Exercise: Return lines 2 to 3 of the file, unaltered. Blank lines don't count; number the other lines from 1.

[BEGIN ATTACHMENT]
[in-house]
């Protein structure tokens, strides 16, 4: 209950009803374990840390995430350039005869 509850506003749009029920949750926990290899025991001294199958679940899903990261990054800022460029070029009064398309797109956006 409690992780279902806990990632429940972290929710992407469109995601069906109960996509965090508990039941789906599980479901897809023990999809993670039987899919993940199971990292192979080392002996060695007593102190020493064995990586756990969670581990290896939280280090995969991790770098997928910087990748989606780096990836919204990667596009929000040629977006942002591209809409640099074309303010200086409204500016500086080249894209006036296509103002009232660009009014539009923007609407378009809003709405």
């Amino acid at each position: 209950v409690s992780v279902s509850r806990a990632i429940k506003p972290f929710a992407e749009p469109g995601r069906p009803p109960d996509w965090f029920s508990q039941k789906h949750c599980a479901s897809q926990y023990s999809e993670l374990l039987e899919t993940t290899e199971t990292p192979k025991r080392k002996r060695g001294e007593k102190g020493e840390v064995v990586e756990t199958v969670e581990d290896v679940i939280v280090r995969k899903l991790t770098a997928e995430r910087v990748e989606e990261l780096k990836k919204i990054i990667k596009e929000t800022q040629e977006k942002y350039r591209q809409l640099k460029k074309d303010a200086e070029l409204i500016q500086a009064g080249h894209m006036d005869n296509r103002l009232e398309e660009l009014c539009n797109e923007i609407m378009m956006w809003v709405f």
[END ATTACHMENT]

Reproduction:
């Protein structure tokens, strides 16, 4: 209950009803374990840390995430350039005869 509850506003749009029920949750926990290899025991001294199958679940899903990261990054800022460029070029009064398309797109956006 409690992780279902806990990632429940972290929710992407469109995601069906109960996509965090508990039941789906599980479901897809023990999809993670039987899919993940199971990292192979080392002996060695007593102190020493064995990586756990969670581990290896939280280090995969991790770098997928910087990748989606780096990836919204990667596009929000040629977006942002591209809409640099074309303010200086409204500016500086080249894209006036296509103002009232660009009014539009923007609407378009809003709405």
């Amino acid at each position: 209950v409690s992780v279902s509850r806990a990632i429940k506003p972290f929710a992407e749009p469109g995601r069906p009803p109960d996509w965090f029920s508990q039941k789906h949750c599980a479901s897809q926990y023990s999809e993670l374990l039987e899919t993940t290899e199971t990292p192979k025991r080392k002996r060695g001294e007593k102190g020493e840390v064995v990586e756990t199958v969670e581990d290896v679940i939280v280090r995969k899903l991790t770098a997928e995430r910087v990748e989606e990261l780096k990836k919204i990054i990667k596009e929000t800022q040629e977006k942002y350039r591209q809409l640099k460029k074309d303010a200086e070029l409204i500016q500086a009064g080249h894209m006036d005869n296509r103002l009232e398309e660009l009014c539009n797109e923007i609407m378009m956006w809003v709405f």